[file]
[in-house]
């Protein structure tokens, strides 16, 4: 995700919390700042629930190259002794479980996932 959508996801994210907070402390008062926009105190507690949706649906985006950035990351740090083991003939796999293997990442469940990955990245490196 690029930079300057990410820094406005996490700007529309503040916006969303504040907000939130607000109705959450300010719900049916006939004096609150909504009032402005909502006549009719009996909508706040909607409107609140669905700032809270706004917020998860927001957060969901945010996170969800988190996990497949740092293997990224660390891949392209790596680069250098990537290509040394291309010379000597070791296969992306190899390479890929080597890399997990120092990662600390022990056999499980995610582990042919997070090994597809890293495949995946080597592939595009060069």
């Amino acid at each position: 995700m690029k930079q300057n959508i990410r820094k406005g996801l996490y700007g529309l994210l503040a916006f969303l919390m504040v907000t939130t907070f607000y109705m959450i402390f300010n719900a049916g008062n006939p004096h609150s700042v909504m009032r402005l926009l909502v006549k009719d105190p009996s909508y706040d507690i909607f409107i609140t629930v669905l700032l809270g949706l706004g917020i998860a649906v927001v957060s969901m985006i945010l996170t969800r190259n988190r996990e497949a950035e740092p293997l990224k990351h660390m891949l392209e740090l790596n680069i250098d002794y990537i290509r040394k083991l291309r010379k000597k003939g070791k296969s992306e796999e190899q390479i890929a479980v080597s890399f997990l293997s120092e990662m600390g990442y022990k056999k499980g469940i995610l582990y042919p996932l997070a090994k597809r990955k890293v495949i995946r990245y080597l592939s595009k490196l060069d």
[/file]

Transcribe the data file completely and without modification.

[in-house]
């Protein structure tokens, strides 16, 4: 995700919390700042629930190259002794479980996932 959508996801994210907070402390008062926009105190507690949706649906985006950035990351740090083991003939796999293997990442469940990955990245490196 690029930079300057990410820094406005996490700007529309503040916006969303504040907000939130607000109705959450300010719900049916006939004096609150909504009032402005909502006549009719009996909508706040909607409107609140669905700032809270706004917020998860927001957060969901945010996170969800988190996990497949740092293997990224660390891949392209790596680069250098990537290509040394291309010379000597070791296969992306190899390479890929080597890399997990120092990662600390022990056999499980995610582990042919997070090994597809890293495949995946080597592939595009060069």
């Amino acid at each position: 995700m690029k930079q300057n959508i990410r820094k406005g996801l996490y700007g529309l994210l503040a916006f969303l919390m504040v907000t939130t907070f607000y109705m959450i402390f300010n719900a049916g008062n006939p004096h609150s700042v909504m009032r402005l926009l909502v006549k009719d105190p009996s909508y706040d507690i909607f409107i609140t629930v669905l700032l809270g949706l706004g917020i998860a649906v927001v957060s969901m985006i945010l996170t969800r190259n988190r996990e497949a950035e740092p293997l990224k990351h660390m891949l392209e740090l790596n680069i250098d002794y990537i290509r040394k083991l291309r010379k000597k003939g070791k296969s992306e796999e190899q390479i890929a479980v080597s890399f997990l293997s120092e990662m600390g990442y022990k056999k499980g469940i995610l582990y042919p996932l997070a090994k597809r990955k890293v495949i995946r990245y080597l592939s595009k490196l060069d």